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Beaverton's Reser Center for the Arts celebrates grand opening

The $55 million arts center houses a 550-seat theater as well as an art gallery and event spaces.

BEAVERTON, Ore. — Editor's note: The video above aired in January 2022.

The Patricia Reser Center for the Arts has opened in Beaverton, a project years in the making to bring a new arts hub to Washington County. 

Local leaders gathered Tuesday for a ribbon cutting to mark the grand opening of the $55 million project. The 43,000-square-foot building sits along Beaverton Creek in The Round, between Southwest Hall and Southwest Cedar Hills Boulevard. It houses a 550-seat theater, art gallery and space for rehearsals, meetings and events. 

The building's namesake, philanthropist Pat Reser, donated $13 million toward the project. 

"We've spent a lot of energy thinking about how best to represent the best of the arts in the world to the people of Beaverton," Reser said. 

Credit: KGW
Patricia Reser addresses the crowd at a ribbon cutting ceremony for the new Patricia Reser Center for the Arts in Beaverton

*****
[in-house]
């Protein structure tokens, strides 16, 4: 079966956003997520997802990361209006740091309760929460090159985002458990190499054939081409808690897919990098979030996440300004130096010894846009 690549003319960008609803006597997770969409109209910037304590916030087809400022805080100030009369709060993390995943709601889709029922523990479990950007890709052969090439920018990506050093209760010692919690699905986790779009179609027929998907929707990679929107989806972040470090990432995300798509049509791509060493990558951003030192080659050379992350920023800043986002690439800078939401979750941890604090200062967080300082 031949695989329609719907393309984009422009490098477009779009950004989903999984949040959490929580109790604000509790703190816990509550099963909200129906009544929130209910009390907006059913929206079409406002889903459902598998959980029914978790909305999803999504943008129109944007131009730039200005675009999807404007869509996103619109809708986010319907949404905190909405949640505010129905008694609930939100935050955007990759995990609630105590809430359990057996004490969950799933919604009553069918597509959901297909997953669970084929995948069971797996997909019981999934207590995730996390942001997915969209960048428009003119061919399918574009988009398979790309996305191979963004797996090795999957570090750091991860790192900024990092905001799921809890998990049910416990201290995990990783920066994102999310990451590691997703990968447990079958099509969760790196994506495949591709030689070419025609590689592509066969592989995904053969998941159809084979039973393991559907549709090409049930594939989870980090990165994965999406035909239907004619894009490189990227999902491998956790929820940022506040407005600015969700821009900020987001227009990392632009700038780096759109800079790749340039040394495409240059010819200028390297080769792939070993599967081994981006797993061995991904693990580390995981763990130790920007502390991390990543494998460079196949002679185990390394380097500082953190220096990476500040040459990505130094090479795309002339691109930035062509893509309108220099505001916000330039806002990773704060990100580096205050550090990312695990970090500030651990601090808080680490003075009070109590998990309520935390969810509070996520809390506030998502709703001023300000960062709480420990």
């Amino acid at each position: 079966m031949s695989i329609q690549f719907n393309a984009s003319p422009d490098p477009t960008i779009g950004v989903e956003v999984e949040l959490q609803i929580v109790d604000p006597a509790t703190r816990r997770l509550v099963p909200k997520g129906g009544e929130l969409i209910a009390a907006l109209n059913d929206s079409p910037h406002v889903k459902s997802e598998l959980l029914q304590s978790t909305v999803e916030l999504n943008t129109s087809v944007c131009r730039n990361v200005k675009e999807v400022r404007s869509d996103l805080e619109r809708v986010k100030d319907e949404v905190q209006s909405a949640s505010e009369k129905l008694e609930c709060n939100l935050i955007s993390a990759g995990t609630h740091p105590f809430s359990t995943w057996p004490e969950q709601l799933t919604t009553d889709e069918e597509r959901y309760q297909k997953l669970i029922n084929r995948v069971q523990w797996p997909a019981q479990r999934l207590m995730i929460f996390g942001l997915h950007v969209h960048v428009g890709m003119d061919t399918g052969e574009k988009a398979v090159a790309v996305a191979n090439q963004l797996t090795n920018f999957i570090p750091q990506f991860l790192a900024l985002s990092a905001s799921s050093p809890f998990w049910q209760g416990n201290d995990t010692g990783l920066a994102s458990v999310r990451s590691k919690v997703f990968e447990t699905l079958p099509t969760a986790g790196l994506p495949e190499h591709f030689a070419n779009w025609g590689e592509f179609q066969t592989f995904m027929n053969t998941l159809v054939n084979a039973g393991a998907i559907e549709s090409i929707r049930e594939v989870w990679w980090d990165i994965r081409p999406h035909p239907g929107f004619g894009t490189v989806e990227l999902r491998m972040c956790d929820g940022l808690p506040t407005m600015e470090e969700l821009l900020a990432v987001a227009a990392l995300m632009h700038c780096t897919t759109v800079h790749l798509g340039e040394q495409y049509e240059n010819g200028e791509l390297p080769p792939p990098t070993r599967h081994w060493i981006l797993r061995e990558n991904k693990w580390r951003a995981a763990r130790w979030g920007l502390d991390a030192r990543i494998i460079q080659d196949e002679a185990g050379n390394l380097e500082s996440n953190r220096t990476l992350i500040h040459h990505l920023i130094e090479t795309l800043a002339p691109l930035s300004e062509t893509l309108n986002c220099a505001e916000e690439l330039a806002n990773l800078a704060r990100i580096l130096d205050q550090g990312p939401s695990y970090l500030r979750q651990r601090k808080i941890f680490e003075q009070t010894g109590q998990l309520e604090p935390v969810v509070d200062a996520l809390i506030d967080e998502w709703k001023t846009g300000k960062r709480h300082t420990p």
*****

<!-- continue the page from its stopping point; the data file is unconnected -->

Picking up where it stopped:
The opening marks the end of a long journey to bring an arts venue to the west side. 

"Portland has a plethora of venues and opportunities. But there's something that says, we want to live in Beaverton, we want to work in Beaverton, we want to be entertained in Beaverton and actually live," said Reser. "We are ready to really flourish."

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The Reser has a full slate of performances scheduled through the spring and is already attracting bigger acts like Lea Salonga's national tour, the Tony Award-winner known as the singing voice of Disney movie princesses Jasmine and Mulan, and for her role in Miss Saigon on Broadway. 

"It's a place for artists, both emerging artists and established artists," Reser added, pointing to the center's smaller performance spaces that will allow newer artists to perform without worrying about selling out an auditorium

Credit: KGW

The first performances will be all-women a cappella quintet Nobuntu on March 8 in honor of International Women's Day, and a performance March 12 by The Legendary Count Basie Orchestra.

The art gallery's first exhibit, titled "Celilo - Never Silenced," explores the impact of the destruction of Celilo Falls, a sacred waterfall to local Indigenous tribes, when The Dalles Dam was constructed in 1957. It runs from March 1 through June 5, with an artist reception Friday, March 4. The gallery is open to the public Tuesday-Saturday from 10-6, and for 90 minutes before any show. 

There is a free open house on March 13 for the community to see the new facilities, featuring arts activities and local performers. 

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